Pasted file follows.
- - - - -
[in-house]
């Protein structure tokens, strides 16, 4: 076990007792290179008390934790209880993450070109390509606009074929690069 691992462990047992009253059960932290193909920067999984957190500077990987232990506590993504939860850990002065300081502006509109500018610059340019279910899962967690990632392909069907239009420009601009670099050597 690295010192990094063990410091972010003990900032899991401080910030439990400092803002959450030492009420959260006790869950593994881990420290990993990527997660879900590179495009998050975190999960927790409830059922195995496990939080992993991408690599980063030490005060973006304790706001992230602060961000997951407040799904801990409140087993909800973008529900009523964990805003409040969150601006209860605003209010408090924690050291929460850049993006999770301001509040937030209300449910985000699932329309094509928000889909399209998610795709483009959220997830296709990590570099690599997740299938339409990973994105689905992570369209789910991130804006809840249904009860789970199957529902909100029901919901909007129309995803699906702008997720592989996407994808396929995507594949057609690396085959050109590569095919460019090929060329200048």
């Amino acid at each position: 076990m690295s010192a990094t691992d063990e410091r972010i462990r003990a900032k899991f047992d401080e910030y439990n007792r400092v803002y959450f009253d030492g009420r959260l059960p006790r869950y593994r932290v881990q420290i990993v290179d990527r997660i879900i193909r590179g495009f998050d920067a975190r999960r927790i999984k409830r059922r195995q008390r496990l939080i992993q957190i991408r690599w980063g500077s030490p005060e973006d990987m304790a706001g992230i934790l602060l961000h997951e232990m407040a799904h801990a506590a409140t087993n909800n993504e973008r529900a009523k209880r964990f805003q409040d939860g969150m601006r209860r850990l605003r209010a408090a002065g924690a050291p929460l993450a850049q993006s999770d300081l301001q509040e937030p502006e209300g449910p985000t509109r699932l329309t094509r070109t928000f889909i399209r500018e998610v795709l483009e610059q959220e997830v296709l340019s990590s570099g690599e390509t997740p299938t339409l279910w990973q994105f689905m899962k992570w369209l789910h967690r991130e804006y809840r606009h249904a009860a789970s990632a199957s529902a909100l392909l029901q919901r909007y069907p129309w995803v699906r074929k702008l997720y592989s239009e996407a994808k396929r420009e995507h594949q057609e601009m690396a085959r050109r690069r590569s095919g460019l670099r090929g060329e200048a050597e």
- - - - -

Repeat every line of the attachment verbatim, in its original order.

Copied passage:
[in-house]
């Protein structure tokens, strides 16, 4: 076990007792290179008390934790209880993450070109390509606009074929690069 691992462990047992009253059960932290193909920067999984957190500077990987232990506590993504939860850990002065300081502006509109500018610059340019279910899962967690990632392909069907239009420009601009670099050597 690295010192990094063990410091972010003990900032899991401080910030439990400092803002959450030492009420959260006790869950593994881990420290990993990527997660879900590179495009998050975190999960927790409830059922195995496990939080992993991408690599980063030490005060973006304790706001992230602060961000997951407040799904801990409140087993909800973008529900009523964990805003409040969150601006209860605003209010408090924690050291929460850049993006999770301001509040937030209300449910985000699932329309094509928000889909399209998610795709483009959220997830296709990590570099690599997740299938339409990973994105689905992570369209789910991130804006809840249904009860789970199957529902909100029901919901909007129309995803699906702008997720592989996407994808396929995507594949057609690396085959050109590569095919460019090929060329200048």
């Amino acid at each position: 076990m690295s010192a990094t691992d063990e410091r972010i462990r003990a900032k899991f047992d401080e910030y439990n007792r400092v803002y959450f009253d030492g009420r959260l059960p006790r869950y593994r932290v881990q420290i990993v290179d990527r997660i879900i193909r590179g495009f998050d920067a975190r999960r927790i999984k409830r059922r195995q008390r496990l939080i992993q957190i991408r690599w980063g500077s030490p005060e973006d990987m304790a706001g992230i934790l602060l961000h997951e232990m407040a799904h801990a506590a409140t087993n909800n993504e973008r529900a009523k209880r964990f805003q409040d939860g969150m601006r209860r850990l605003r209010a408090a002065g924690a050291p929460l993450a850049q993006s999770d300081l301001q509040e937030p502006e209300g449910p985000t509109r699932l329309t094509r070109t928000f889909i399209r500018e998610v795709l483009e610059q959220e997830v296709l340019s990590s570099g690599e390509t997740p299938t339409l279910w990973q994105f689905m899962k992570w369209l789910h967690r991130e804006y809840r606009h249904a009860a789970s990632a199957s529902a909100l392909l029901q919901r909007y069907p129309w995803v699906r074929k702008l997720y592989s239009e996407a994808k396929r420009e995507h594949q057609e601009m690396a085959r050109r690069r590569s095919g460019l670099r090929g060329e200048a050597e």